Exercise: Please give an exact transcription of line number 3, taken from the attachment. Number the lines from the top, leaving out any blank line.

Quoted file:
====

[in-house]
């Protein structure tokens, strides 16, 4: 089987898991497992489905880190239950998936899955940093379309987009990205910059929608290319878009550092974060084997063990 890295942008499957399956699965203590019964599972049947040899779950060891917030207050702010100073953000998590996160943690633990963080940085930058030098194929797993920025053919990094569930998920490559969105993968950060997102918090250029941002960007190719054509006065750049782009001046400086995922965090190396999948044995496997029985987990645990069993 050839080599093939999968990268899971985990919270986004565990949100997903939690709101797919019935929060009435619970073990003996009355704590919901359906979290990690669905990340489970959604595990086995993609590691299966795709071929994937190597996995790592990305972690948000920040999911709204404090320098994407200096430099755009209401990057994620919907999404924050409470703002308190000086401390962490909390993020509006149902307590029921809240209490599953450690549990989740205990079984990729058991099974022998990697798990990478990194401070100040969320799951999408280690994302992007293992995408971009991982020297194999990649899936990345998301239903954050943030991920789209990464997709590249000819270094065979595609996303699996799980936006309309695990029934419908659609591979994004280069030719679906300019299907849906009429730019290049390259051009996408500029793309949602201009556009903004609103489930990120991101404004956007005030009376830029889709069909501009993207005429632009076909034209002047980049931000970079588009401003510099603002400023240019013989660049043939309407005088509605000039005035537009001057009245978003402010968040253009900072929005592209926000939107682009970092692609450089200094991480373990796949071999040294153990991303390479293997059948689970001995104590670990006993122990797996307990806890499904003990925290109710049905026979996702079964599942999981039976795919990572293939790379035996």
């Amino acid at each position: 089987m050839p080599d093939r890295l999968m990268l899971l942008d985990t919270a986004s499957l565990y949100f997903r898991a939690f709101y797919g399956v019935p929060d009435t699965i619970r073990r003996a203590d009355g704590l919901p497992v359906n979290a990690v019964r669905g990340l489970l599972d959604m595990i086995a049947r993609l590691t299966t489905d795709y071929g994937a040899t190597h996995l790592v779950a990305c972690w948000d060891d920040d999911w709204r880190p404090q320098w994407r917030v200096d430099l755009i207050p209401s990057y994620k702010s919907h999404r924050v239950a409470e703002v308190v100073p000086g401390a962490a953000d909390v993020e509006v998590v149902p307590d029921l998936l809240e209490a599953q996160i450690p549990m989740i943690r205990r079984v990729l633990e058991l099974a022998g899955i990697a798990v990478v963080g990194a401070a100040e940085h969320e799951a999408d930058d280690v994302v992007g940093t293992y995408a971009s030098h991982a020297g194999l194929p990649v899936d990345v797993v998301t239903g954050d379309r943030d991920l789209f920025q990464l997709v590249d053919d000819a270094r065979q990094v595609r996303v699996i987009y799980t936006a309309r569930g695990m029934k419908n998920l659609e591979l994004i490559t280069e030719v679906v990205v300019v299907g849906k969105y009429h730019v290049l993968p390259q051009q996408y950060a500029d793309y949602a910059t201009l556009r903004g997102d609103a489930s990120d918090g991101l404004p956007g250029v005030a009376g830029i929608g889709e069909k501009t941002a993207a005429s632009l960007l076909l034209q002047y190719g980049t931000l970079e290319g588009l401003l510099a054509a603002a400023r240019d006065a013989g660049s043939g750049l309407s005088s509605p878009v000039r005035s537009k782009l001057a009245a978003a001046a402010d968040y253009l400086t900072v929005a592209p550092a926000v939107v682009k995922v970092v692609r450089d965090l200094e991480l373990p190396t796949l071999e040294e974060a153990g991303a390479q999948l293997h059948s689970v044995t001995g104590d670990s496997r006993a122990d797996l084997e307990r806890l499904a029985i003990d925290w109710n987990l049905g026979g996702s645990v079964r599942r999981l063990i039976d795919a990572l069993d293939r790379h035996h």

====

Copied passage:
């Amino acid at each position: 089987m050839p080599d093939r890295l999968m990268l899971l942008d985990t919270a986004s499957l565990y949100f997903r898991a939690f709101y797919g399956v019935p929060d009435t699965i619970r073990r003996a203590d009355g704590l919901p497992v359906n979290a990690v019964r669905g990340l489970l599972d959604m595990i086995a049947r993609l590691t299966t489905d795709y071929g994937a040899t190597h996995l790592v779950a990305c972690w948000d060891d920040d999911w709204r880190p404090q320098w994407r917030v200096d430099l755009i207050p209401s990057y994620k702010s919907h999404r924050v239950a409470e703002v308190v100073p000086g401390a962490a953000d909390v993020e509006v998590v149902p307590d029921l998936l809240e209490a599953q996160i450690p549990m989740i943690r205990r079984v990729l633990e058991l099974a022998g899955i990697a798990v990478v963080g990194a401070a100040e940085h969320e799951a999408d930058d280690v994302v992007g940093t293992y995408a971009s030098h991982a020297g194999l194929p990649v899936d990345v797993v998301t239903g954050d379309r943030d991920l789209f920025q990464l997709v590249d053919d000819a270094r065979q990094v595609r996303v699996i987009y799980t936006a309309r569930g695990m029934k419908n998920l659609e591979l994004i490559t280069e030719v679906v990205v300019v299907g849906k969105y009429h730019v290049l993968p390259q051009q996408y950060a500029d793309y949602a910059t201009l556009r903004g997102d609103a489930s990120d918090g991101l404004p956007g250029v005030a009376g830029i929608g889709e069909k501009t941002a993207a005429s632009l960007l076909l034209q002047y190719g980049t931000l970079e290319g588009l401003l510099a054509a603002a400023r240019d006065a013989g660049s043939g750049l309407s005088s509605p878009v000039r005035s537009k782009l001057a009245a978003a001046a402010d968040y253009l400086t900072v929005a592209p550092a926000v939107v682009k995922v970092v692609r450089d965090l200094e991480l373990p190396t796949l071999e040294e974060a153990g991303a390479q999948l293997h059948s689970v044995t001995g104590d670990s496997r006993a122990d797996l084997e307990r806890l499904a029985i003990d925290w109710n987990l049905g026979g996702s645990v079964r599942r999981l063990i039976d795919a990572l069993d293939r790379h035996h």